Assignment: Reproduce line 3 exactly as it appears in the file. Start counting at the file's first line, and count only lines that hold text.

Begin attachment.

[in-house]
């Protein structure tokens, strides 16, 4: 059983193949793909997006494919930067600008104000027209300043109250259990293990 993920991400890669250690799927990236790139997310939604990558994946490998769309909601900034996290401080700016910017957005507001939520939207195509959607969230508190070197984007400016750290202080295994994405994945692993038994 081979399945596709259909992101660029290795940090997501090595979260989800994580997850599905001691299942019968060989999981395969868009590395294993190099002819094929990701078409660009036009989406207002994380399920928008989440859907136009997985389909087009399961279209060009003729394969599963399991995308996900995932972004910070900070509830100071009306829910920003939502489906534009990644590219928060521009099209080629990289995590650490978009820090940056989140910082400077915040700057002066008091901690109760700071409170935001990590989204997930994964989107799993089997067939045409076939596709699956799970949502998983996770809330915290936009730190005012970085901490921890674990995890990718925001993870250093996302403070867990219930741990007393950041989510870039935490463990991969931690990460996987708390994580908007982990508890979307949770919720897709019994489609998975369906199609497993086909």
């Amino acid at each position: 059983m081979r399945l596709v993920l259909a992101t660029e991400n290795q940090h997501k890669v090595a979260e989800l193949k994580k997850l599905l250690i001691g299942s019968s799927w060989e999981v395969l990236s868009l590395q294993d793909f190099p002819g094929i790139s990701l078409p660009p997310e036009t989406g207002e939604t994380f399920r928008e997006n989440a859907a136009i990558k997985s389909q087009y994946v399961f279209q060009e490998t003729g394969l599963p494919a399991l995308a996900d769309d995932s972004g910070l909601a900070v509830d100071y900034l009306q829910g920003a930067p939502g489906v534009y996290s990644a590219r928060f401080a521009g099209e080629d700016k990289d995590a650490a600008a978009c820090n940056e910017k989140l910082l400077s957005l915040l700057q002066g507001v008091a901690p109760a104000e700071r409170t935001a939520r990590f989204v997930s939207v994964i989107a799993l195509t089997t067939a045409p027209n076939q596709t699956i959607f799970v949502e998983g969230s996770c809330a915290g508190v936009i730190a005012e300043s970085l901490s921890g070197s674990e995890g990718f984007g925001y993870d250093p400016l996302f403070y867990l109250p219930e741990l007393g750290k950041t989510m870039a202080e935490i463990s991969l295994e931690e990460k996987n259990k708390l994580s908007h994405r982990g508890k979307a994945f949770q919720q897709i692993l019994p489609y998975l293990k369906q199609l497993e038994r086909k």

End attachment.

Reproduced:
């Amino acid at each position: 059983m081979r399945l596709v993920l259909a992101t660029e991400n290795q940090h997501k890669v090595a979260e989800l193949k994580k997850l599905l250690i001691g299942s019968s799927w060989e999981v395969l990236s868009l590395q294993d793909f190099p002819g094929i790139s990701l078409p660009p997310e036009t989406g207002e939604t994380f399920r928008e997006n989440a859907a136009i990558k997985s389909q087009y994946v399961f279209q060009e490998t003729g394969l599963p494919a399991l995308a996900d769309d995932s972004g910070l909601a900070v509830d100071y900034l009306q829910g920003a930067p939502g489906v534009y996290s990644a590219r928060f401080a521009g099209e080629d700016k990289d995590a650490a600008a978009c820090n940056e910017k989140l910082l400077s957005l915040l700057q002066g507001v008091a901690p109760a104000e700071r409170t935001a939520r990590f989204v997930s939207v994964i989107a799993l195509t089997t067939a045409p027209n076939q596709t699956i959607f799970v949502e998983g969230s996770c809330a915290g508190v936009i730190a005012e300043s970085l901490s921890g070197s674990e995890g990718f984007g925001y993870d250093p400016l996302f403070y867990l109250p219930e741990l007393g750290k950041t989510m870039a202080e935490i463990s991969l295994e931690e990460k996987n259990k708390l994580s908007h994405r982990g508890k979307a994945f949770q919720q897709i692993l019994p489609y998975l293990k369906q199609l497993e038994r086909k």